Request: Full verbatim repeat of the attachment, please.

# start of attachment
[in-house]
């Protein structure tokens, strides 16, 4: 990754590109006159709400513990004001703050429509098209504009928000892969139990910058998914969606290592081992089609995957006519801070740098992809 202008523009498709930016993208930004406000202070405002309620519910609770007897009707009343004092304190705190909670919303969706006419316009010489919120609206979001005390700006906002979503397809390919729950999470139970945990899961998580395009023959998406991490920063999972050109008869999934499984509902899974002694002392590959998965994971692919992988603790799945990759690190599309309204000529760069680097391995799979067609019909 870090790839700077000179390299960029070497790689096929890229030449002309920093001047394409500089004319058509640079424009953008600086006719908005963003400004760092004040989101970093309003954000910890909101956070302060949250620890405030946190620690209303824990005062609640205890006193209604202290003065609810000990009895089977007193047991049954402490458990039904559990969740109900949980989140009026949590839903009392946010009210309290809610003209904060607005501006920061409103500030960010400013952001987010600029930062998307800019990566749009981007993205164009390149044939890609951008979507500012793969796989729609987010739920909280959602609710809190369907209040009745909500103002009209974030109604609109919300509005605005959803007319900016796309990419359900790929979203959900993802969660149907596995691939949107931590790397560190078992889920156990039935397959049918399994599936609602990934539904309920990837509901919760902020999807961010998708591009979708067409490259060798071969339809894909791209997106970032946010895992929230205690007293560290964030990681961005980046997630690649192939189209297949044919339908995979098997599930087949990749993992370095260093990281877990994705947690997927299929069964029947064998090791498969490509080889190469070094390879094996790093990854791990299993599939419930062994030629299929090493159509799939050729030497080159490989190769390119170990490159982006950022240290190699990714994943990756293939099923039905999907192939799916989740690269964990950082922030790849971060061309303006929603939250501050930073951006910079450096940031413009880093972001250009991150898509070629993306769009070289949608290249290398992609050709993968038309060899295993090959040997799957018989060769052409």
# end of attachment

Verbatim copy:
[in-house]
């Protein structure tokens, strides 16, 4: 990754590109006159709400513990004001703050429509098209504009928000892969139990910058998914969606290592081992089609995957006519801070740098992809 202008523009498709930016993208930004406000202070405002309620519910609770007897009707009343004092304190705190909670919303969706006419316009010489919120609206979001005390700006906002979503397809390919729950999470139970945990899961998580395009023959998406991490920063999972050109008869999934499984509902899974002694002392590959998965994971692919992988603790799945990759690190599309309204000529760069680097391995799979067609019909 870090790839700077000179390299960029070497790689096929890229030449002309920093001047394409500089004319058509640079424009953008600086006719908005963003400004760092004040989101970093309003954000910890909101956070302060949250620890405030946190620690209303824990005062609640205890006193209604202290003065609810000990009895089977007193047991049954402490458990039904559990969740109900949980989140009026949590839903009392946010009210309290809610003209904060607005501006920061409103500030960010400013952001987010600029930062998307800019990566749009981007993205164009390149044939890609951008979507500012793969796989729609987010739920909280959602609710809190369907209040009745909500103002009209974030109604609109919300509005605005959803007319900016796309990419359900790929979203959900993802969660149907596995691939949107931590790397560190078992889920156990039935397959049918399994599936609602990934539904309920990837509901919760902020999807961010998708591009979708067409490259060798071969339809894909791209997106970032946010895992929230205690007293560290964030990681961005980046997630690649192939189209297949044919339908995979098997599930087949990749993992370095260093990281877990994705947690997927299929069964029947064998090791498969490509080889190469070094390879094996790093990854791990299993599939419930062994030629299929090493159509799939050729030497080159490989190769390119170990490159982006950022240290190699990714994943990756293939099923039905999907192939799916989740690269964990950082922030790849971060061309303006929603939250501050930073951006910079450096940031413009880093972001250009991150898509070629993306769009070289949608290249290398992609050709993968038309060899295993090959040997799957018989060769052409």